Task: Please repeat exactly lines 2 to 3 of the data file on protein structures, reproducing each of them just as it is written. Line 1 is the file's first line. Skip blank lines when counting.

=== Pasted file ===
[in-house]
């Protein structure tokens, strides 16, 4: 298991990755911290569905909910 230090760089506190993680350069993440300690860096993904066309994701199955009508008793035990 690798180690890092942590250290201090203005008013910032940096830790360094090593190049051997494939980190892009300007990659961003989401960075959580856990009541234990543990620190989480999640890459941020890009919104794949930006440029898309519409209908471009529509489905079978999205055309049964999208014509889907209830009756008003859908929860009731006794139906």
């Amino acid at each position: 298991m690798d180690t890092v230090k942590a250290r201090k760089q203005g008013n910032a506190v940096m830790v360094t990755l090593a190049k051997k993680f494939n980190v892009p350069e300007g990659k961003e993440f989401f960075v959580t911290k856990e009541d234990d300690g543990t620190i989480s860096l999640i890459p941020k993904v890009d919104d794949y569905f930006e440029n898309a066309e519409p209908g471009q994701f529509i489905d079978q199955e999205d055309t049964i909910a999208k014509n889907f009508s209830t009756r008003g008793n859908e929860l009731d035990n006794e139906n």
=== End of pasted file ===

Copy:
């Protein structure tokens, strides 16, 4: 298991990755911290569905909910 230090760089506190993680350069993440300690860096993904066309994701199955009508008793035990 690798180690890092942590250290201090203005008013910032940096830790360094090593190049051997494939980190892009300007990659961003989401960075959580856990009541234990543990620190989480999640890459941020890009919104794949930006440029898309519409209908471009529509489905079978999205055309049964999208014509889907209830009756008003859908929860009731006794139906």
């Amino acid at each position: 298991m690798d180690t890092v230090k942590a250290r201090k760089q203005g008013n910032a506190v940096m830790v360094t990755l090593a190049k051997k993680f494939n980190v892009p350069e300007g990659k961003e993440f989401f960075v959580t911290k856990e009541d234990d300690g543990t620190i989480s860096l999640i890459p941020k993904v890009d919104d794949y569905f930006e440029n898309a066309e519409p209908g471009q994701f529509i489905d079978q199955e999205d055309t049964i909910a999208k014509n889907f009508s209830t009756r008003g008793n859908e929860l009731d035990n006794e139906n």